Rosa Parks: Bus Boycott, Civil Rights & Facts - HISTORY

One of the worst forms of stigma against those living with mental health challenges is not having their truth heard. Not considered credible. Not believed. Not considered as much of a person as others are. Simply because they’ve been diagnosed with a mental illness with no consideration given to how well-functioning they might be.

If you have a conflict with an authority figure and you go to the governing body of your organization, company or church to complain, it’s not likely that you, as an individual with mental health challenges, will receive a fair hearing.

According to the OBSI, “the fair hearing requirement means that the people affected are given a reasonable opportunity to present their point of view and to respond to facts presented by others, and that the decision-maker will genuinely consider what each person has told them when making the decision.”

In a conflict I was involved in, such a fair hearing did not occur. Twice I went to the governing body that would have been able to deal with it. But when it was learned that I had mental health challenges, the complaint was ignored. Both times. Not having the problem addressed left me with even more emotional pain than I had before. I felt my person hood was under attack. Perhaps I should have gone back a third time and forced the issue as a person should when they believe in their rights. But I gave in to discouragement.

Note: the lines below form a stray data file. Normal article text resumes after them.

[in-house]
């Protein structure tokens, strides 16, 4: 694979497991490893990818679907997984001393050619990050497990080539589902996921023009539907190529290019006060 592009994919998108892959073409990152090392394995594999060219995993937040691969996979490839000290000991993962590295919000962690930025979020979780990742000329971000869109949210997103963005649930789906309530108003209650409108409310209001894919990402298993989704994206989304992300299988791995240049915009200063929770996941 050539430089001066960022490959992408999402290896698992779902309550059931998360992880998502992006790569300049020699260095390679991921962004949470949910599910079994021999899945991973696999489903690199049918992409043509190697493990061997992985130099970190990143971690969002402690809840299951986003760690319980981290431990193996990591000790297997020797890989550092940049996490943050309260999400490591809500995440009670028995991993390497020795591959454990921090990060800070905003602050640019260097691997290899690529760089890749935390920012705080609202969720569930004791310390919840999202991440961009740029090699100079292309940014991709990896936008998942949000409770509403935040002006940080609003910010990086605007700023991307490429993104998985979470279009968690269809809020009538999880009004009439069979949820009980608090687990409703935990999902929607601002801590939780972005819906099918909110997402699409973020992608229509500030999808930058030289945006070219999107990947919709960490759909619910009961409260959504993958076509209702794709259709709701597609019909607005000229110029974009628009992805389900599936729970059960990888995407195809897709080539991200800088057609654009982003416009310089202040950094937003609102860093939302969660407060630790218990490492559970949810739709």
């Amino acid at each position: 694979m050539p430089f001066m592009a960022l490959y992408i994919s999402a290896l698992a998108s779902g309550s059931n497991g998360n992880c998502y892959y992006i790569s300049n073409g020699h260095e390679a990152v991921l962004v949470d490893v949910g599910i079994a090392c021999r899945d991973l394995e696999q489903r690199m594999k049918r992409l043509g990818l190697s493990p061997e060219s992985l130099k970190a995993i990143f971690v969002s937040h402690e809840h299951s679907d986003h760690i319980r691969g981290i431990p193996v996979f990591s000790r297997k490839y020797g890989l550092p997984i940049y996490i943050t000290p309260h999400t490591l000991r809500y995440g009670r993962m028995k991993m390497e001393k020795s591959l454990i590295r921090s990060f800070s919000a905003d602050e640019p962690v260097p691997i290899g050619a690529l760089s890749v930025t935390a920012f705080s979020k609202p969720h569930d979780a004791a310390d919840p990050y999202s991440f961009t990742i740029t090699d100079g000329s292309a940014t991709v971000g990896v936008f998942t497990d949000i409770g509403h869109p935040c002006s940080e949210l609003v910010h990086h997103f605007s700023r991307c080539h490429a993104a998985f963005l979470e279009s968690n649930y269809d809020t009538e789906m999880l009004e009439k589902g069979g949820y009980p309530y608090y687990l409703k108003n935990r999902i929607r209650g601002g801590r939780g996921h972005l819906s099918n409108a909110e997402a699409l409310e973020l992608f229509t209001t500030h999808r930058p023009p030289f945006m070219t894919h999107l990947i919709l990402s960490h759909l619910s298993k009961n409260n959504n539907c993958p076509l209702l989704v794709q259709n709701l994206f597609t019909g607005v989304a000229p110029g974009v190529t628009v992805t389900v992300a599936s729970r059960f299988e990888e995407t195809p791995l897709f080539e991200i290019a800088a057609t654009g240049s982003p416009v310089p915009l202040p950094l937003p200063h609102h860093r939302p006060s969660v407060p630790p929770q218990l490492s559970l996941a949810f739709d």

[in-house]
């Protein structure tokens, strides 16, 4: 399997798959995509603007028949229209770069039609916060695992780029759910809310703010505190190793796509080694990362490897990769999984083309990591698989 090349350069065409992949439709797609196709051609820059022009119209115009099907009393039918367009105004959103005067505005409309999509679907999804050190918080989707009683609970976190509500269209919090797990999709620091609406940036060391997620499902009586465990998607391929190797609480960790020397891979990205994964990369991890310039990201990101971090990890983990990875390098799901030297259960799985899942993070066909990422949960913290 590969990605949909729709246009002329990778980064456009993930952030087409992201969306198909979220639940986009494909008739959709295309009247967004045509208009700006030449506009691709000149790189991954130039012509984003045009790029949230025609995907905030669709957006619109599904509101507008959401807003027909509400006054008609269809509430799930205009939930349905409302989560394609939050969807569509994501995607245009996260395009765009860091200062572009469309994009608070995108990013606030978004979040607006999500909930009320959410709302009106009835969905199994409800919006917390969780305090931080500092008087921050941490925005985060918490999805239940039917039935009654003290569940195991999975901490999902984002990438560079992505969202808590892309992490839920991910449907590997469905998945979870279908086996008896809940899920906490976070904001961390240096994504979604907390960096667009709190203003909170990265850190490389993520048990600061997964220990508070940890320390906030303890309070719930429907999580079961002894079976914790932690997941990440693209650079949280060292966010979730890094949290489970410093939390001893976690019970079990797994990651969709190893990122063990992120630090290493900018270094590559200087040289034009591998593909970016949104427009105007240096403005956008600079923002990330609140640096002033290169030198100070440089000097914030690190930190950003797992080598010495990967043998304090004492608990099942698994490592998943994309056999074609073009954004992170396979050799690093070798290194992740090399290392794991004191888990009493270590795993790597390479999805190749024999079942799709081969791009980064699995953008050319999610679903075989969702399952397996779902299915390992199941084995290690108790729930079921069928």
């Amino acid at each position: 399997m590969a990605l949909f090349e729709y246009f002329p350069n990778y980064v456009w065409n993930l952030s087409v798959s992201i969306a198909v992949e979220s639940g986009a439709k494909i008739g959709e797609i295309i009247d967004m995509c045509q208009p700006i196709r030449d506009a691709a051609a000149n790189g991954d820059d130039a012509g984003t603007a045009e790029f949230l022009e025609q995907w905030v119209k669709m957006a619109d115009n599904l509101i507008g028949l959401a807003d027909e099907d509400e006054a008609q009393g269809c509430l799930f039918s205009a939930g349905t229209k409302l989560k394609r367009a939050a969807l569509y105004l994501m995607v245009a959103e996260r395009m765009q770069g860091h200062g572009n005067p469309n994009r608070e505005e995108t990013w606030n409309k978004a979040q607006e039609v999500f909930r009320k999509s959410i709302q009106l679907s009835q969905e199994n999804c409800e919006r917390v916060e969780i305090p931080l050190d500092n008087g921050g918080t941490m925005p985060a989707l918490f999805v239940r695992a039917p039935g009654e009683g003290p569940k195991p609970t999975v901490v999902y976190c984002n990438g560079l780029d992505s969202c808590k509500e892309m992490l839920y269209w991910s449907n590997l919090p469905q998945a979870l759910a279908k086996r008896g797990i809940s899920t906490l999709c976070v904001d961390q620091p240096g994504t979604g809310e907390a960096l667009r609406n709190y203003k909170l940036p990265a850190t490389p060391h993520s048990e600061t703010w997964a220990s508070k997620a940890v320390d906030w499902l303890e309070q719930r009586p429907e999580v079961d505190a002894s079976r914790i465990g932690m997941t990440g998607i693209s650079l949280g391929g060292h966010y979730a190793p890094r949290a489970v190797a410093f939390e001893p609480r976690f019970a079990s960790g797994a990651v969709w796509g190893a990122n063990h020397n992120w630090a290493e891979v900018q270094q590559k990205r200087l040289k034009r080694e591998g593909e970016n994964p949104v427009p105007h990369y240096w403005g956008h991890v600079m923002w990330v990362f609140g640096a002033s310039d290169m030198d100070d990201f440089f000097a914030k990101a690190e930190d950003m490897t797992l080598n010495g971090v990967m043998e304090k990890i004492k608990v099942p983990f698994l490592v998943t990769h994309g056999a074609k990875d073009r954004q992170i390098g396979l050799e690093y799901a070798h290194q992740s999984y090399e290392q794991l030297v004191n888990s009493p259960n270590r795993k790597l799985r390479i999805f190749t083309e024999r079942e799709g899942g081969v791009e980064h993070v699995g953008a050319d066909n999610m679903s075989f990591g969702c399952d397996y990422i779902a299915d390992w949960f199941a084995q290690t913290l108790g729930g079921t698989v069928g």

Where else could I go for justice? I blogged about it, as I’m doing now. But it didn’t solve anything except to release my frustration.

If we could only have the courage to be like Rosa Parks. In 1955, she helped start the civil rights movement in the U.S. by refusing to give up her seat to a white man on a Montgomery, Alabama bus. She became a recognized symbol of dignity and strength in the struggle of racial segregation.

Parks had the self-assurance to know she had as much worth as a white person. She was determined to stand up for herself, at the same time doing so for her brothers and sisters who were treated that way. If we could only summon such courage and strength and stand up for our rights as the human beings we are.

The trouble is that many of us live with a certain amount of low self-esteem and don’t have the confidence to push for fairness. We, like Rosa Parks, should believe that we’re individuals of equal worth and that we should be considered such. And then we must act as though we believe it.